In the Fall of 2013, a young Finnish defenseman by the name of Olli Maatta forced the hand of the Pittsburgh Penguins coaching staff. The youngster showed up to camp, leaped over highly touted defensive prospects like Simon Despres, and made everyone take note of his performance. He started playing increased time in camp, moved on to a nine game tryout then became a team mainstay. This, however, is incredibly rare. Plenty of NHL talent comes into camp and impresses only to be returned to their junior teams for more seasoning. As outside observers we see camps, especially following the success stories, differently. We see guys who are impressive and want them to stick around. This isn’t wrong but it won’t necessarily work. For 9 out of every 10 cases it is ideal to go back to junior for these just-drafteds.
This year however, the team may just have another one of those 1 in 10 cases. This special case focuses on a young Penguins forward. Daniel Sprong, a Dutch-born hockey player who plays junior for the Charlottetown Islanders of the Quebec Major Junior Hockey League (QMJHL) is a natural scoring right-shooting winger. When the Penguins took him with their first pick of the 2015 draft, in the second round at 46th overall, they were flabbergasted. The staff has even come out multiple times saying they were simply floored the Dutchman was still on the table.
What makes him special though? Well a lot of things. He’s got quick release and feet. He can track the puck and has enough offensive talent for two forwards. His downside? Defensive lapses. As is common with some of the more skilled forwards, think Alex Ovechkin, it’s easy to kind of overlook defense and focus on playing with the puck in the offensive zone. The Penguins will have to work with the youngster on this but playing alongside forwards like Pascal Dupuis and Nick Bonino has probably already helped.
In a brilliant display during one particular pre-season game against the Detroit Red Wings, which the Penguins lost 7-2, he made no less than four Wings players look silly on his way to a goal. Split the D? Check. Zip around another player like a pylon? Check. Beauty of a goal? Check.
But that’s not all he brings. With every mention of how good he’s been comes the inevitable, he’s only 18! Like that’s some sort of reason in and of itself why he shouldn’t make the team. However, like Maatta proved before him, sometimes age really is just a number. The team and anyone who has been around him at camp say, and this may sound familiar because it’s what is often said about Maatta, he doesn’t act like he’s 18. He doesn’t behave or play or have the mind set of a typical just-drafted player.
Sprong led his QMJHL (also known as the Q) team in both goals and assists last season. He’s mentally not a teenager to most and simply has reached his peak at the junior level. He can go back to the Q, but he’ll just continue to make everyone there look silly. It won’t help him improve and it won’t help him grow. It won’t help him learn to play defensively against bigger competition to keep smaller forwards in check. This is the plain and simple truth for guys like him. In fact, if he did return to the Q it may just stunt his progress.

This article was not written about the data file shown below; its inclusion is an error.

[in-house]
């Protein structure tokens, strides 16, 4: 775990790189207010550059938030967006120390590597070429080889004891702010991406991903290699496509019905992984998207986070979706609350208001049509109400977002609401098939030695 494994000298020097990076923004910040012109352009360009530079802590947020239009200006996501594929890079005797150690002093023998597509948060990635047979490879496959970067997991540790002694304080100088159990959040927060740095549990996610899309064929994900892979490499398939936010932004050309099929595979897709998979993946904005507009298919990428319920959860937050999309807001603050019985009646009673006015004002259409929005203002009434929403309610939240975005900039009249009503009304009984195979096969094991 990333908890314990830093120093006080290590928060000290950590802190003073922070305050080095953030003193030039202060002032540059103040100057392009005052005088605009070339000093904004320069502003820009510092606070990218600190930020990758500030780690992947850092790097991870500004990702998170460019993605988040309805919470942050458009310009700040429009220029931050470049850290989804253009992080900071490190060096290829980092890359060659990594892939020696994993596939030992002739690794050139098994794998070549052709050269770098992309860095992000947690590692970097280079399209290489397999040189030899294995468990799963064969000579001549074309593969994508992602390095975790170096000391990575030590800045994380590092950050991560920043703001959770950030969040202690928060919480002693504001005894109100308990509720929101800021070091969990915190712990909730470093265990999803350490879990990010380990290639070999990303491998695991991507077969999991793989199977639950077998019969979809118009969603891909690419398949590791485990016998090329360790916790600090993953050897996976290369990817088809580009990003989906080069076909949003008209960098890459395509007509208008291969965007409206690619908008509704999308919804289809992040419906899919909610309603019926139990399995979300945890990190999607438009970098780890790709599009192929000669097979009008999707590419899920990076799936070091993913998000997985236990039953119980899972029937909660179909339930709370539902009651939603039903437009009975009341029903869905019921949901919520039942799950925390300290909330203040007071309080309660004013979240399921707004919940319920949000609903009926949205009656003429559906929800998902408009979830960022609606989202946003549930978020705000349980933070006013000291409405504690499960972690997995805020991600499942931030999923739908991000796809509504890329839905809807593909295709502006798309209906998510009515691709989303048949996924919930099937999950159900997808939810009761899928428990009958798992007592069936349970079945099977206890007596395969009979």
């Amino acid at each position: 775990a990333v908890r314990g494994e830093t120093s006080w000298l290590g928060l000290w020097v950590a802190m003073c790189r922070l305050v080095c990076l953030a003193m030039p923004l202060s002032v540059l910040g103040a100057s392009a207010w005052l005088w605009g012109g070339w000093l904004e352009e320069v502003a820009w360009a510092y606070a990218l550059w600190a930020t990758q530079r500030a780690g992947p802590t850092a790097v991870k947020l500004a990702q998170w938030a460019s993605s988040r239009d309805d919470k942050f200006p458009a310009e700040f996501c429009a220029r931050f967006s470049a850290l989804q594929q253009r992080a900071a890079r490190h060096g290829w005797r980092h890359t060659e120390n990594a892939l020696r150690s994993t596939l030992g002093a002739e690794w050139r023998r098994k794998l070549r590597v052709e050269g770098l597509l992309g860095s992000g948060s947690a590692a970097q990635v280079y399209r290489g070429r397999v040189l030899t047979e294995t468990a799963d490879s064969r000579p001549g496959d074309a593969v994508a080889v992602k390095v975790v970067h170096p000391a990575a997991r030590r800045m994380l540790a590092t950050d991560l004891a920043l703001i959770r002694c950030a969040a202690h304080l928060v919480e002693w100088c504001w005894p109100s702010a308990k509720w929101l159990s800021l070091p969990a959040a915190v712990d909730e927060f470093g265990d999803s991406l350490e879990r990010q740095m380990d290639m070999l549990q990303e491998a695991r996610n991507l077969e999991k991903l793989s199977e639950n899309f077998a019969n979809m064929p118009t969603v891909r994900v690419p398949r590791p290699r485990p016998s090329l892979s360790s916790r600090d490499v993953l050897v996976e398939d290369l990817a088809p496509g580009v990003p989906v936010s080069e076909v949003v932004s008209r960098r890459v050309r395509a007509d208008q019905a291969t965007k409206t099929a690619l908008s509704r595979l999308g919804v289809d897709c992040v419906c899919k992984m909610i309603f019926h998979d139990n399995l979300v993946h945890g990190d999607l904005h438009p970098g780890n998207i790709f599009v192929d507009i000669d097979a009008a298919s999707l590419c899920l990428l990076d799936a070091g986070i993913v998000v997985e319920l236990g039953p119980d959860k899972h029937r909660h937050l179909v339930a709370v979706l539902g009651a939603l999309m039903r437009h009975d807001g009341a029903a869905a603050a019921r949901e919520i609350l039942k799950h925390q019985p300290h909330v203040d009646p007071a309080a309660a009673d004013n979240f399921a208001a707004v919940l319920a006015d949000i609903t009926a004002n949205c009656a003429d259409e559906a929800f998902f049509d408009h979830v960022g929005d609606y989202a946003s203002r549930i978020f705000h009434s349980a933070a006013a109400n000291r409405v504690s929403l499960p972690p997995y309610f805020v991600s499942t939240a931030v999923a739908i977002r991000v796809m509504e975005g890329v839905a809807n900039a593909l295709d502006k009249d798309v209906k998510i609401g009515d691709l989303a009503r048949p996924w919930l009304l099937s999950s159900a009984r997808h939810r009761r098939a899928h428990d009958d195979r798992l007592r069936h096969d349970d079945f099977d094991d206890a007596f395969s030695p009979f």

Ideally then, he would go to the American Hockey League and get some time in there. He’d work with the new coaching staff and probably sit highly ranked on the call-up list for fill-ins needed for injury or illness purposes. He’d probably even be added to the team as a black ace in the post-season to be a part of the team during a playoff push. Maybe he’d play in the spring like we’ve seen players like Brandon Saad and Tuevo Teravainen do recently.
However, that isn’t an option. Because of an agreement/rule between the junior leagues in Canada and the NHL, Sprong would have to be returned to the Q, he can’t go to the AHL. Simply put, it’s stay or go back to junior with Sprong. The possibility of the junior league stunting his growth, coupled with the lackluster intensity of previously beloved guys like Scott Wilson this camp, means that given the two options the best one, at least for the immediate future, might just be stay.
The reason why he was not taken in the first round, like his prodigious skill would suggest, was a perceived attitude problem. Not unlike another player on this Penguins squad (see: Kessel, Philip) there was talk that Sprong didn’t want to learn this or that. If that’s the case no one told the Penguins and no one told Sprong. The Dutchman, instead, is highly popular with his teammates. He takes the gentle ribbing that comes with being a rookie in stride and he works hard.
All of these are attributes the team could use to have around. All of these plus the scary shot that Sprong said he’s spent hours working on and perfecting? That’s why this kid should stay for his nine-game regular season tryout and perhaps even beyond it.